Friday, 5 October 2012
Thursday, 4 October 2012
Flowers of the rock facing the green sea
with veins that reminded me of other loves
glowing in the slow fine rain,
flowers of the rock, figures
that came when no one spoke and spoke to me...
All images shot with iPhone 4S using the Hipstamatic app.
In app: John S Lens, Float film, no flash.
Shot Wednesday 3 October 2012
Tuesday, 2 October 2012
biting the fruit of the myrtle bush;
a whiteness stung my eyes,
maybe the salt, maybe her ghost. And then
in the shrubs, a whisper...
Saturday, 29 September 2012
In app: John S lens. Blanko Freedom 13 film. No flash.
Shot Saturday 29 September 2012.
Thursday, 3 May 2012
If prison is hell then this is the painting. It was a response to Dante's Inferno, and in particular, early on in the poem when Dante and Virgil arrive in the Vestibule of Hell, on the shores of the Acheron. In saying that it is a response to, I mean that this painting generates, for me, an atmosphere/emotion that is almost identical to that generated by that section of the poem; and also, and at times, generated by working in various panopticonic, Victorian era prisons where an apt descriptor would be 'elemental and base'. In the late 1980's they were still using "piss buckets" in Beechworth Prison. A plastic nappy bucket was all that the prisoner had if he needed the toilet after being locked up early in the evening.
These prisons were constructed of massive blocks of granite or bluestone that were mined locally. They were cold and awful places where unspeakable things happened, the worse of it being, apart from the occasional serial killer, the corrupt, psychotic screws, who dominated the ranks of prison officers. Harsh criticism you think - no, I lived it.
These prisons had a duality about them. On one side they were evil, as if the granite walls had absorbed the evil that was inherent in some of the worst prisoners and screws; and on the other side, the dark and gothic beauty of this type of architecture. These prisons were built in the 1850's 1860's. The level of craftsmanship that was used to construct these buildings was astonishing when one considers the era in which they were built.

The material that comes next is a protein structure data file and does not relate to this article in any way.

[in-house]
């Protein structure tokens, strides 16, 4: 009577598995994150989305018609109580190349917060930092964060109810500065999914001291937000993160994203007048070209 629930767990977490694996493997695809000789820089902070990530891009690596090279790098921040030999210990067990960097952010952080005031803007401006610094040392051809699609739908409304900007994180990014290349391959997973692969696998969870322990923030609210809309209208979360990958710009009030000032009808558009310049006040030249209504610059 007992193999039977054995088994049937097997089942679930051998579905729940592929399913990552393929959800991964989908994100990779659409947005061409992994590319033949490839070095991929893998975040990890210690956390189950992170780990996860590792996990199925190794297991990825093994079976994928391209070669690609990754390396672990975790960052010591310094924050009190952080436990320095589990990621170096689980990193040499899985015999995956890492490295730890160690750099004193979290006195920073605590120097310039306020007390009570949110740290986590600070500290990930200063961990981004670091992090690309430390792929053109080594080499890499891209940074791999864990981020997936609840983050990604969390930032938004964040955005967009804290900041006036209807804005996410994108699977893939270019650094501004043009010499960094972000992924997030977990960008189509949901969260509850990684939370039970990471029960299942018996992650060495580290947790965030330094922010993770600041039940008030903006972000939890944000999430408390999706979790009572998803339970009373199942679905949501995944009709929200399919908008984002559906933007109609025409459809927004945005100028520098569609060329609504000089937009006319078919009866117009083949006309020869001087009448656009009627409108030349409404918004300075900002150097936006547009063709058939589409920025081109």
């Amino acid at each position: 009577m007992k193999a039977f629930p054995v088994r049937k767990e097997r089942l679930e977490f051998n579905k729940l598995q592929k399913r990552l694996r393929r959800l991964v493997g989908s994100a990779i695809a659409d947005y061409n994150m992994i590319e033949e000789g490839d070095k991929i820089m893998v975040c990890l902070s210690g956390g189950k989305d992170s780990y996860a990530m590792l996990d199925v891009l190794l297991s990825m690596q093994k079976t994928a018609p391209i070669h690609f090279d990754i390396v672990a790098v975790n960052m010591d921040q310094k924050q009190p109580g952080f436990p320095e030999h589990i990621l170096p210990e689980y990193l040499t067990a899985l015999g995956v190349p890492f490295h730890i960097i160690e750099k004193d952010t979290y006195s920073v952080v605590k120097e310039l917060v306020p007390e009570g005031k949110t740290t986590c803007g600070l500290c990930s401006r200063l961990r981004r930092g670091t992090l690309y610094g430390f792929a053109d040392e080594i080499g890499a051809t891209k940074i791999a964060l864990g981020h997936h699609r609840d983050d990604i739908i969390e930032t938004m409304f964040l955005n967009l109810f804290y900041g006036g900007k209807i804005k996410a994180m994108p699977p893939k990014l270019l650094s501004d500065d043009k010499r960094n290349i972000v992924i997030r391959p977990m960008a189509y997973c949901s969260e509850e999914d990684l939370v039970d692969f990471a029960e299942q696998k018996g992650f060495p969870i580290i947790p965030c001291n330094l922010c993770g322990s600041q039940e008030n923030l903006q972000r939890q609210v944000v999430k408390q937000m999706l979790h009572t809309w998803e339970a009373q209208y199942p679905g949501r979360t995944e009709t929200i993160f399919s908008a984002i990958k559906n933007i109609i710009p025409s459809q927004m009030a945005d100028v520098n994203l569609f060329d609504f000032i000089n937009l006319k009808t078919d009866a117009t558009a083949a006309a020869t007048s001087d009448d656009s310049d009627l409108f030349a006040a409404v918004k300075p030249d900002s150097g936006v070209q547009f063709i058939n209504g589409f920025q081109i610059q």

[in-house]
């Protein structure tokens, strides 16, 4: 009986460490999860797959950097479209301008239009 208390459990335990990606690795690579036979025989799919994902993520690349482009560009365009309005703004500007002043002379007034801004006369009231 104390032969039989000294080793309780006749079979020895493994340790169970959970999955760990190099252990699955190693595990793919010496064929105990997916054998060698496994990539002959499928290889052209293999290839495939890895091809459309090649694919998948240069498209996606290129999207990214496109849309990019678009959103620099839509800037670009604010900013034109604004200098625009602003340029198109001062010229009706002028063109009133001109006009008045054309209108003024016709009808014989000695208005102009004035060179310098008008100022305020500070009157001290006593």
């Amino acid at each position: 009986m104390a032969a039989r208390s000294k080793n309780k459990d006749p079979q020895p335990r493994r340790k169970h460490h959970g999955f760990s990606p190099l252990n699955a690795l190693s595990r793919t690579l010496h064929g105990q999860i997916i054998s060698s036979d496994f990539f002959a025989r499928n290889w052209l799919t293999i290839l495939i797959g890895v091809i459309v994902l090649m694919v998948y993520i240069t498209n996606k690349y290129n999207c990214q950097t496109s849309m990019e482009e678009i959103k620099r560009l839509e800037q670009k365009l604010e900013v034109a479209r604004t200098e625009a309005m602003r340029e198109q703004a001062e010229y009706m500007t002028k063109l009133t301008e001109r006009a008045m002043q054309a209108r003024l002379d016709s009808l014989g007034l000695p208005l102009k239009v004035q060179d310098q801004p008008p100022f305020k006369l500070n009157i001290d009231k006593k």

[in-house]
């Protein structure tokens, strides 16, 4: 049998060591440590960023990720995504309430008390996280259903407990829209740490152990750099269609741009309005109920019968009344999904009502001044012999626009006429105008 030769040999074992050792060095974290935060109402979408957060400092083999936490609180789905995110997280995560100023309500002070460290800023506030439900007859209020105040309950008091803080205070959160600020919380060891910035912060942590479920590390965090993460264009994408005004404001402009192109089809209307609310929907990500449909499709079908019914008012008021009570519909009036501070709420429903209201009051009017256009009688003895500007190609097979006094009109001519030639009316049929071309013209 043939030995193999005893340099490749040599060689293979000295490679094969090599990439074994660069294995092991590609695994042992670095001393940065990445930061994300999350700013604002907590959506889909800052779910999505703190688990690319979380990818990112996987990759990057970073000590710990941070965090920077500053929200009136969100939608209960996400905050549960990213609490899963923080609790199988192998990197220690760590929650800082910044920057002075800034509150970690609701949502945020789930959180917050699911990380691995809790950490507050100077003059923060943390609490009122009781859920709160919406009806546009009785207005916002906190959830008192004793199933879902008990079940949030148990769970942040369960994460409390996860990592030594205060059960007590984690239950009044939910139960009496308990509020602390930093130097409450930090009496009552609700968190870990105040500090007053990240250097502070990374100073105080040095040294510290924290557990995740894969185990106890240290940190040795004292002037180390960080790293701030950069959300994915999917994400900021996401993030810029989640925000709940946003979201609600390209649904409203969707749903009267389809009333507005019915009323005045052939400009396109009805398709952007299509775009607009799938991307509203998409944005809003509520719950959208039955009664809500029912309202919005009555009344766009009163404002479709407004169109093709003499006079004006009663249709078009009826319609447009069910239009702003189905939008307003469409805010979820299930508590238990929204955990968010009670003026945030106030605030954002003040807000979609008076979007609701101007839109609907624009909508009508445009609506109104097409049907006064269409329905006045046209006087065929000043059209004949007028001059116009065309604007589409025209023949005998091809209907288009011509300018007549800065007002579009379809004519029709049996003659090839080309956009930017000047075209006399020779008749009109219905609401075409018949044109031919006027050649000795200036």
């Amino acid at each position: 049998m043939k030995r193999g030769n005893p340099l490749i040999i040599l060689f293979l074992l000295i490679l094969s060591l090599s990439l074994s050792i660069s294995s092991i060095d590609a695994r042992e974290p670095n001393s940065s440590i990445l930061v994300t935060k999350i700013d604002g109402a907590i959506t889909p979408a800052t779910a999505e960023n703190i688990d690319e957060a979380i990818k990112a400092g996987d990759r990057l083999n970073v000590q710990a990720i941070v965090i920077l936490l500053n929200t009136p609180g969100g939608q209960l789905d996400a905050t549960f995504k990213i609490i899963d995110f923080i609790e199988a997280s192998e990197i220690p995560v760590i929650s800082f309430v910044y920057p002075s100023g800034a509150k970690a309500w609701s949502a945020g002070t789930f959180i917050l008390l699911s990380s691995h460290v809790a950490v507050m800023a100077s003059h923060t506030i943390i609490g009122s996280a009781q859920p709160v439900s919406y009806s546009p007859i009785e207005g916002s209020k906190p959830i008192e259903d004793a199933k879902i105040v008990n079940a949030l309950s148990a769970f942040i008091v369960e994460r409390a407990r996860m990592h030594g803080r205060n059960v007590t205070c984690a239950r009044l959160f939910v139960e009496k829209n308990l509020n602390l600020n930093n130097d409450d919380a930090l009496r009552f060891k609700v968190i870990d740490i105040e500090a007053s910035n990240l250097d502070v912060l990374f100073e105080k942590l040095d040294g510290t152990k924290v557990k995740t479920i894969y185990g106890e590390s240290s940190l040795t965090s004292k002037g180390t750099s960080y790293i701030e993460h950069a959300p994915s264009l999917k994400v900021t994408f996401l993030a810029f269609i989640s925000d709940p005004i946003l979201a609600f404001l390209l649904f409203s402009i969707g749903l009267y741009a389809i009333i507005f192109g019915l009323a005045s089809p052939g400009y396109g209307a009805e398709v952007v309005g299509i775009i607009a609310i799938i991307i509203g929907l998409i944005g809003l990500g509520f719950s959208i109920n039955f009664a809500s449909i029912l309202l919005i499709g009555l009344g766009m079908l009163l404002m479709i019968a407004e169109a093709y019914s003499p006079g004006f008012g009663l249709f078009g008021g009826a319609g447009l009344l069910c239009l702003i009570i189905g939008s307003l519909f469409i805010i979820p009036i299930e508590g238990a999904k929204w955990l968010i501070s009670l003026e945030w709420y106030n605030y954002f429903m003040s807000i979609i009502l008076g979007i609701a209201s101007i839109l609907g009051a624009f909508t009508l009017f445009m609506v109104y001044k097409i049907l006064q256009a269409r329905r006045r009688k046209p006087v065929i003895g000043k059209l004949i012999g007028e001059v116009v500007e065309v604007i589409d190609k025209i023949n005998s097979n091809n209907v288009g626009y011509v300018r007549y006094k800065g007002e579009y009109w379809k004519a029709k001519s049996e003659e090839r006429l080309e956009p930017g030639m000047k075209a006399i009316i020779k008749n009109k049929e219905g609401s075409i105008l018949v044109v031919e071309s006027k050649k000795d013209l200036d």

This painting also has this duality about it. I love it and loathe it at the same time. I love the paint handling, and composition, the mystery and atmosphere it evokes, its conceptual base. It has, for me, that dark beauty. But it is essentially a "nasty" painting. It represents a period in my life that was, at times, horrific. The colour combination is ugly. The 'scabs' of dried paint. Its primitiveness. It also takes me to Peter Fuller's concept of "redemption through form".
Saturday, 28 April 2012
At the Goods Shed (Bass Coast Artist Society clubhouse) there is a wonderful old printing press. So I thought that I would take advantage of this and attempt a set of monoprints. I am very much a beginner in relation to this art form and very inexperienced. I have a bit of a love/hate relationship with monoprinting, I love most of the effects, but loathe some of the effects. For instance, if one is using very thick paint (particularly acrylic), then when the print is pulled, the areas of thick paint within the print will be full of little peaks of varying sizes. Very annoying, but one can fix this up to a point, but I find that one loses some of the characteristics that was so attractive in the first place. I tend to go over the peaks with an appropriately sized plasterer's scraper to flatten them, but this degrades the naturally occurring look of spontaneity. Also it is inevitable that some of the edges of the forms will be negatively effected.